Writing the college application essay is a tough gig. You've got to be charming, personal, memorable, and insightful--all in under two pages! But I'm going to tell you a secret: half of a great personal essay is a great topic idea. If you're passionate about what you're writing, and if you're truly documenting something meaningful and serious about yourself and your life, then that passion and meaning will come alive on the page and in the mind of your reader.
So how do you come up with an essay idea? The best way is to brainstorm your way to an event from your life that reveals a core truth about you. In this article, I will help you do just that. Keep reading to find 35 jumping off points that touch on every possible memory you could harness, as well as advice on how to use your brainstorming session to fully realize your idea for an essay topic.
What Makes an Essay Topic Great?
What does your application tell admissions officers about you? Mostly it's just numbers and facts: your name, your high school, your grades and SAT scores. These stats would be enough if colleges were looking to build a robot army, but they aren't.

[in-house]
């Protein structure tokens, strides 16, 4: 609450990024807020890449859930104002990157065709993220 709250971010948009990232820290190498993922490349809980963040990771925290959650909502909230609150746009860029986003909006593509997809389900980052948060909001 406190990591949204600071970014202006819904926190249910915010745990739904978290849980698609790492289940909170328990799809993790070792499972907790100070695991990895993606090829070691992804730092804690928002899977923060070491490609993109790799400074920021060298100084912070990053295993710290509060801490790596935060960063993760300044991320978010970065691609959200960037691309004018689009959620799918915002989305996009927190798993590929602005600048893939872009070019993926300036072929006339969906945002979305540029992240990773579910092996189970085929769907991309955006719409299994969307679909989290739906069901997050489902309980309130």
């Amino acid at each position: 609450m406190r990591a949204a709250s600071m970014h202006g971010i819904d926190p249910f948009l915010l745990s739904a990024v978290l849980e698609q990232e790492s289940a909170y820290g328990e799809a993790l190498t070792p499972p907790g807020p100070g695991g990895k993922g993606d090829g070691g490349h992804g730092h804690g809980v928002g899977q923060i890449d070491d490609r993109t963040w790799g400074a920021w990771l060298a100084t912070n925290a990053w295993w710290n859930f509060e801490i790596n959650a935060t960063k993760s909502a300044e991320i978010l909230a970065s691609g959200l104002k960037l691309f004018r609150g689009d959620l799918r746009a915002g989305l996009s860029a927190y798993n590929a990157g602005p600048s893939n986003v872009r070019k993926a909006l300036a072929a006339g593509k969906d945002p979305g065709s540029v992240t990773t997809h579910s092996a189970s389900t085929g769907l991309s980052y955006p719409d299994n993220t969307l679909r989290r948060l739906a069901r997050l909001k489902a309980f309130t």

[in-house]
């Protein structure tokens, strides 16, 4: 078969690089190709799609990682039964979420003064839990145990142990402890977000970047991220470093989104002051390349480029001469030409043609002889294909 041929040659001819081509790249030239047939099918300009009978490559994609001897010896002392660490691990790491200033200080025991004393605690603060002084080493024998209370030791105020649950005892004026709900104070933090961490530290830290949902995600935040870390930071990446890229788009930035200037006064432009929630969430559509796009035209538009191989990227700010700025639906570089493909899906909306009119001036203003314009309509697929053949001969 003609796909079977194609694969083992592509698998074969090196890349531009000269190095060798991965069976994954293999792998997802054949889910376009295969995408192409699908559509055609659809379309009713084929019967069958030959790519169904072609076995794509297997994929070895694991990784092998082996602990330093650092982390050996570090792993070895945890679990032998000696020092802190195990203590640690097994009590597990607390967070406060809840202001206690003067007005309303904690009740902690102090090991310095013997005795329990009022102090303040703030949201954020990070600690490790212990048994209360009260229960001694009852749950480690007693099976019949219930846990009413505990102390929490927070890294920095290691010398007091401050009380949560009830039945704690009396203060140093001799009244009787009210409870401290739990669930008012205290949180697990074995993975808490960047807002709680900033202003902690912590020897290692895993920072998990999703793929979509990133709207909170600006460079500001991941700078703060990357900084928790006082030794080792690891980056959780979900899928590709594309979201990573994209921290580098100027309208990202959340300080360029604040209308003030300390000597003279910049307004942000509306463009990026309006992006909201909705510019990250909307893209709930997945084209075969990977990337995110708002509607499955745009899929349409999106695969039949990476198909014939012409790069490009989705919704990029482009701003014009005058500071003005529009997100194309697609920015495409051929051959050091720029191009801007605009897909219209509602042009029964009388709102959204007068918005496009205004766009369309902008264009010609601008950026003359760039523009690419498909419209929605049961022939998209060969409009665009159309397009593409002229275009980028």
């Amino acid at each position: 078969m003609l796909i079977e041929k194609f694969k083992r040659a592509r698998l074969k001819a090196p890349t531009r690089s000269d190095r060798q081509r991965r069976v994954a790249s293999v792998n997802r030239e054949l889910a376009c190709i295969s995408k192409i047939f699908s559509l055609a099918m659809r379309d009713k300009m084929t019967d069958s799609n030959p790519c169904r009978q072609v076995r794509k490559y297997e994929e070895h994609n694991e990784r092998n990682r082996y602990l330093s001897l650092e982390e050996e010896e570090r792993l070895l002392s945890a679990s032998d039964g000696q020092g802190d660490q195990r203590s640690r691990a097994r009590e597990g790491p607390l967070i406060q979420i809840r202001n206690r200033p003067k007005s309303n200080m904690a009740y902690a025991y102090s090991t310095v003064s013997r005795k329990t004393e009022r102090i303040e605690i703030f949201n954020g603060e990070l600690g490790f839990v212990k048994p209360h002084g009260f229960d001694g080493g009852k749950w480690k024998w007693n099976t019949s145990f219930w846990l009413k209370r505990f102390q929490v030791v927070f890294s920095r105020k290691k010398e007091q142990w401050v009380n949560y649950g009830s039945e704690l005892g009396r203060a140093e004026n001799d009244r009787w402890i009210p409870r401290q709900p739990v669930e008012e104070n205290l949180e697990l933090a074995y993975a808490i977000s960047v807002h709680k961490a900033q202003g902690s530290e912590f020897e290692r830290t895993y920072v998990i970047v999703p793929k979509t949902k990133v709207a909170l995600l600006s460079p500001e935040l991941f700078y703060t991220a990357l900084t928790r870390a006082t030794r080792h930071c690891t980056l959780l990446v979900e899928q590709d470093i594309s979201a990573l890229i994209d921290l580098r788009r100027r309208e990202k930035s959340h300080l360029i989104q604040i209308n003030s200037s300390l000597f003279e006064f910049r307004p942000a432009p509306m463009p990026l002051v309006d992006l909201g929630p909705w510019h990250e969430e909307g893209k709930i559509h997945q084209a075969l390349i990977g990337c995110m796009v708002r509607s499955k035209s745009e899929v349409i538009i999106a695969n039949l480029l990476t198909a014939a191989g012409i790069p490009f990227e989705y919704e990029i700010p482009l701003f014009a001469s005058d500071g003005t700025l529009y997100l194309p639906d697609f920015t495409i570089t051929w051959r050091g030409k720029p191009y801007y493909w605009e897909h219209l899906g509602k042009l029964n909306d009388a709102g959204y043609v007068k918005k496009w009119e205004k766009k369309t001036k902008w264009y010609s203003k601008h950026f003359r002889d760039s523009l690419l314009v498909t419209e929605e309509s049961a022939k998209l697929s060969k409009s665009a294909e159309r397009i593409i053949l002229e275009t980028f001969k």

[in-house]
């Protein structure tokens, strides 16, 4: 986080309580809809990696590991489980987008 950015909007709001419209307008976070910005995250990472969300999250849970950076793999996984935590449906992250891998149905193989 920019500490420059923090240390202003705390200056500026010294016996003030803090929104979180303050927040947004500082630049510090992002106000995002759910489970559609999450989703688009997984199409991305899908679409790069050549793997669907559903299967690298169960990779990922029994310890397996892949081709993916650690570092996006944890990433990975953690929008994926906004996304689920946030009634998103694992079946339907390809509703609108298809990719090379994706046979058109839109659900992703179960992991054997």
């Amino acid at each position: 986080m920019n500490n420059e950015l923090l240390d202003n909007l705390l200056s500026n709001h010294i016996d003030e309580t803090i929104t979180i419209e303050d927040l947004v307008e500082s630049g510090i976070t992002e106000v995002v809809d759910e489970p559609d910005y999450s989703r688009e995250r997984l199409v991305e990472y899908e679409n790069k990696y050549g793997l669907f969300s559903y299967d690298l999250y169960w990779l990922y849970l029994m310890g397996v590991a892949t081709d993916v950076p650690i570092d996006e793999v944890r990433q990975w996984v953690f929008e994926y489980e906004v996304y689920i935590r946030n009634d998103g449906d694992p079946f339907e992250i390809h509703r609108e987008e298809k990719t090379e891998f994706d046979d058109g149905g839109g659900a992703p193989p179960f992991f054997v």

So how do they get to see a slice of the real you? How can they get a feel for the personality, character, and feelings that make you the person that you are? It's through your college essay. The essay is a way to introduce yourself to colleges in a way that displays your maturity. This is important because admissions officers want to make sure that you will thrive in the independence of college life and work.
This is why finding a great college essay topic is so hugely important: because it will allow you to demonstrate the maturity level admissions teams are looking for. This is best expressed through the ability to have insight about what has made you into you, through the ability to share some vulnerabilities or defining experiences, and through the ability to be a creative thinker and problem solver.